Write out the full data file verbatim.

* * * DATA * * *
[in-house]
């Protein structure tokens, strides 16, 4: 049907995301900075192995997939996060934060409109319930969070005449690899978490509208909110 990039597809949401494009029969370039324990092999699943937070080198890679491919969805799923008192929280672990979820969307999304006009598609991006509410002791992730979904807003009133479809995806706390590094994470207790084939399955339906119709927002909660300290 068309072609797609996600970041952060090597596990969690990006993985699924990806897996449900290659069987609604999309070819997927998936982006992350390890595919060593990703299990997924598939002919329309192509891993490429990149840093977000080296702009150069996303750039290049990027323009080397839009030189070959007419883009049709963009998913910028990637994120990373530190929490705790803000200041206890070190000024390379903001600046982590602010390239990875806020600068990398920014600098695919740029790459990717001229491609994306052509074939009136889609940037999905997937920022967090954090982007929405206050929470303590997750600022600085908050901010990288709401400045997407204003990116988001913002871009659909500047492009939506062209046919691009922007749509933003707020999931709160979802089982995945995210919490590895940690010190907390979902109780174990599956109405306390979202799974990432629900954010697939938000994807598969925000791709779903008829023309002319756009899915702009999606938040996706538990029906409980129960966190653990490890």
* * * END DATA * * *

[in-house]
């Protein structure tokens, strides 16, 4: 049907995301900075192995997939996060934060409109319930969070005449690899978490509208909110 990039597809949401494009029969370039324990092999699943937070080198890679491919969805799923008192929280672990979820969307999304006009598609991006509410002791992730979904807003009133479809995806706390590094994470207790084939399955339906119709927002909660300290 068309072609797609996600970041952060090597596990969690990006993985699924990806897996449900290659069987609604999309070819997927998936982006992350390890595919060593990703299990997924598939002919329309192509891993490429990149840093977000080296702009150069996303750039290049990027323009080397839009030189070959007419883009049709963009998913910028990637994120990373530190929490705790803000200041206890070190000024390379903001600046982590602010390239990875806020600068990398920014600098695919740029790459990717001229491609994306052509074939009136889609940037999905997937920022967090954090982007929405206050929470303590997750600022600085908050901010990288709401400045997407204003990116988001913002871009659909500047492009939506062209046919691009922007749509933003707020999931709160979802089982995945995210919490590895940690010190907390979902109780174990599956109405306390979202799974990432629900954010697939938000994807598969925000791709779903008829023309002319756009899915702009999606938040996706538990029906409980129960966190653990490890």